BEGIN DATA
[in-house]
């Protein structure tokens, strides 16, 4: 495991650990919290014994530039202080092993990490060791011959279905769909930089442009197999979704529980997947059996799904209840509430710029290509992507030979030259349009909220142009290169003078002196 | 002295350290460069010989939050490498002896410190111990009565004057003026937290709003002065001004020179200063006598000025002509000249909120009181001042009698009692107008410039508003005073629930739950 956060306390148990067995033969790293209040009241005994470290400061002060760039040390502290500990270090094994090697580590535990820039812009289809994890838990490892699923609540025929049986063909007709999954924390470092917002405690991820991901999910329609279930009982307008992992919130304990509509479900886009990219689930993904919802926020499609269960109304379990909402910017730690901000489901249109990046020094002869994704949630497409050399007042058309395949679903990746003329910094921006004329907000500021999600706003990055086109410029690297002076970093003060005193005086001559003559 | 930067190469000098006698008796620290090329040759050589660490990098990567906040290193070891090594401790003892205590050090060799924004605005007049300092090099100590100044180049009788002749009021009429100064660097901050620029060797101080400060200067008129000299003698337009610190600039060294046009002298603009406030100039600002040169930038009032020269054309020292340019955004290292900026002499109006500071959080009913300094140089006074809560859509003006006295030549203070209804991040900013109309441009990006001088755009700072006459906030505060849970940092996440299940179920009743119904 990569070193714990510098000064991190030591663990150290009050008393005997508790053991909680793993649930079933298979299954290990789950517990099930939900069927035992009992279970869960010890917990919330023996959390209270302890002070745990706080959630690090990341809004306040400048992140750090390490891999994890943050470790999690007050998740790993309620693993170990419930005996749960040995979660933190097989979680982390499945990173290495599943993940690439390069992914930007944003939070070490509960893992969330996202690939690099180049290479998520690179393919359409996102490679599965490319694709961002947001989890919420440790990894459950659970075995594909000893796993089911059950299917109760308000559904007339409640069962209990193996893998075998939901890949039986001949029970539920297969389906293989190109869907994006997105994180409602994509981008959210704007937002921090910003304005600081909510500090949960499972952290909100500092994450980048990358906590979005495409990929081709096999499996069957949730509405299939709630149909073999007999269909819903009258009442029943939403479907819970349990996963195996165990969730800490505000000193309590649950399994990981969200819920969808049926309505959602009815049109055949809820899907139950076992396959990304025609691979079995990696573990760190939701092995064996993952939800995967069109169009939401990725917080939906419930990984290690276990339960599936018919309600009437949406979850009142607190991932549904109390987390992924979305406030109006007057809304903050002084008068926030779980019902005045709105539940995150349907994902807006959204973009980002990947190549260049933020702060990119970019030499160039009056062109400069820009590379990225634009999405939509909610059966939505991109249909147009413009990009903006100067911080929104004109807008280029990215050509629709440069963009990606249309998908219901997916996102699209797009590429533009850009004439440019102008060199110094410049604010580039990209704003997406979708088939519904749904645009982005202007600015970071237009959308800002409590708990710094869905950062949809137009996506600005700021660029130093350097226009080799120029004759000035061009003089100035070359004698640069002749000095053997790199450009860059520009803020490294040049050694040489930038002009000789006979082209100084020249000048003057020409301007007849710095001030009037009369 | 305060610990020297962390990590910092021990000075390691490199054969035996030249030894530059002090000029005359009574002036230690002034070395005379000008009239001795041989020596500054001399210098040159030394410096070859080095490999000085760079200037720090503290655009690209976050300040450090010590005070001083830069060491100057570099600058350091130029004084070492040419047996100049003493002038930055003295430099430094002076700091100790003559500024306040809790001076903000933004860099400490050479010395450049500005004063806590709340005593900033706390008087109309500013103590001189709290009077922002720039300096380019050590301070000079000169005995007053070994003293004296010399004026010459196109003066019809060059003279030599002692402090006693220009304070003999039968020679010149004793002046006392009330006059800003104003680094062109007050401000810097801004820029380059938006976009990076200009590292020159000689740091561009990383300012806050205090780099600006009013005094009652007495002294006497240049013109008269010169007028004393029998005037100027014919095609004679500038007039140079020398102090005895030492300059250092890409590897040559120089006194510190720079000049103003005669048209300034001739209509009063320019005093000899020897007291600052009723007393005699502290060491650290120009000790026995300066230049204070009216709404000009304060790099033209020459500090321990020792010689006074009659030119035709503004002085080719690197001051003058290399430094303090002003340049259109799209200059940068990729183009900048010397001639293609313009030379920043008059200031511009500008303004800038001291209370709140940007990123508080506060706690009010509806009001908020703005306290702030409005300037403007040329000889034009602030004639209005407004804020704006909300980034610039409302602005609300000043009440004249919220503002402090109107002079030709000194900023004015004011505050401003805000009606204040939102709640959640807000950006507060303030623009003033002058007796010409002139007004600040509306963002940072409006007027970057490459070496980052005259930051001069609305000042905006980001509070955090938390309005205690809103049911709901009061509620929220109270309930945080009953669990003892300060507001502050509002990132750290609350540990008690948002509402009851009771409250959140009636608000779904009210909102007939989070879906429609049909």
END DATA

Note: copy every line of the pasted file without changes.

[in-house]
């Protein structure tokens, strides 16, 4: 495991650990919290014994530039202080092993990490060791011959279905769909930089442009197999979704529980997947059996799904209840509430710029290509992507030979030259349009909220142009290169003078002196 | 002295350290460069010989939050490498002896410190111990009565004057003026937290709003002065001004020179200063006598000025002509000249909120009181001042009698009692107008410039508003005073629930739950 956060306390148990067995033969790293209040009241005994470290400061002060760039040390502290500990270090094994090697580590535990820039812009289809994890838990490892699923609540025929049986063909007709999954924390470092917002405690991820991901999910329609279930009982307008992992919130304990509509479900886009990219689930993904919802926020499609269960109304379990909402910017730690901000489901249109990046020094002869994704949630497409050399007042058309395949679903990746003329910094921006004329907000500021999600706003990055086109410029690297002076970093003060005193005086001559003559 | 930067190469000098006698008796620290090329040759050589660490990098990567906040290193070891090594401790003892205590050090060799924004605005007049300092090099100590100044180049009788002749009021009429100064660097901050620029060797101080400060200067008129000299003698337009610190600039060294046009002298603009406030100039600002040169930038009032020269054309020292340019955004290292900026002499109006500071959080009913300094140089006074809560859509003006006295030549203070209804991040900013109309441009990006001088755009700072006459906030505060849970940092996440299940179920009743119904 990569070193714990510098000064991190030591663990150290009050008393005997508790053991909680793993649930079933298979299954290990789950517990099930939900069927035992009992279970869960010890917990919330023996959390209270302890002070745990706080959630690090990341809004306040400048992140750090390490891999994890943050470790999690007050998740790993309620693993170990419930005996749960040995979660933190097989979680982390499945990173290495599943993940690439390069992914930007944003939070070490509960893992969330996202690939690099180049290479998520690179393919359409996102490679599965490319694709961002947001989890919420440790990894459950659970075995594909000893796993089911059950299917109760308000559904007339409640069962209990193996893998075998939901890949039986001949029970539920297969389906293989190109869907994006997105994180409602994509981008959210704007937002921090910003304005600081909510500090949960499972952290909100500092994450980048990358906590979005495409990929081709096999499996069957949730509405299939709630149909073999007999269909819903009258009442029943939403479907819970349990996963195996165990969730800490505000000193309590649950399994990981969200819920969808049926309505959602009815049109055949809820899907139950076992396959990304025609691979079995990696573990760190939701092995064996993952939800995967069109169009939401990725917080939906419930990984290690276990339960599936018919309600009437949406979850009142607190991932549904109390987390992924979305406030109006007057809304903050002084008068926030779980019902005045709105539940995150349907994902807006959204973009980002990947190549260049933020702060990119970019030499160039009056062109400069820009590379990225634009999405939509909610059966939505991109249909147009413009990009903006100067911080929104004109807008280029990215050509629709440069963009990606249309998908219901997916996102699209797009590429533009850009004439440019102008060199110094410049604010580039990209704003997406979708088939519904749904645009982005202007600015970071237009959308800002409590708990710094869905950062949809137009996506600005700021660029130093350097226009080799120029004759000035061009003089100035070359004698640069002749000095053997790199450009860059520009803020490294040049050694040489930038002009000789006979082209100084020249000048003057020409301007007849710095001030009037009369 | 305060610990020297962390990590910092021990000075390691490199054969035996030249030894530059002090000029005359009574002036230690002034070395005379000008009239001795041989020596500054001399210098040159030394410096070859080095490999000085760079200037720090503290655009690209976050300040450090010590005070001083830069060491100057570099600058350091130029004084070492040419047996100049003493002038930055003295430099430094002076700091100790003559500024306040809790001076903000933004860099400490050479010395450049500005004063806590709340005593900033706390008087109309500013103590001189709290009077922002720039300096380019050590301070000079000169005995007053070994003293004296010399004026010459196109003066019809060059003279030599002692402090006693220009304070003999039968020679010149004793002046006392009330006059800003104003680094062109007050401000810097801004820029380059938006976009990076200009590292020159000689740091561009990383300012806050205090780099600006009013005094009652007495002294006497240049013109008269010169007028004393029998005037100027014919095609004679500038007039140079020398102090005895030492300059250092890409590897040559120089006194510190720079000049103003005669048209300034001739209509009063320019005093000899020897007291600052009723007393005699502290060491650290120009000790026995300066230049204070009216709404000009304060790099033209020459500090321990020792010689006074009659030119035709503004002085080719690197001051003058290399430094303090002003340049259109799209200059940068990729183009900048010397001639293609313009030379920043008059200031511009500008303004800038001291209370709140940007990123508080506060706690009010509806009001908020703005306290702030409005300037403007040329000889034009602030004639209005407004804020704006909300980034610039409302602005609300000043009440004249919220503002402090109107002079030709000194900023004015004011505050401003805000009606204040939102709640959640807000950006507060303030623009003033002058007796010409002139007004600040509306963002940072409006007027970057490459070496980052005259930051001069609305000042905006980001509070955090938390309005205690809103049911709901009061509620929220109270309930945080009953669990003892300060507001502050509002990132750290609350540990008690948002509402009851009771409250959140009636608000779904009210909102007939989070879906429609049909």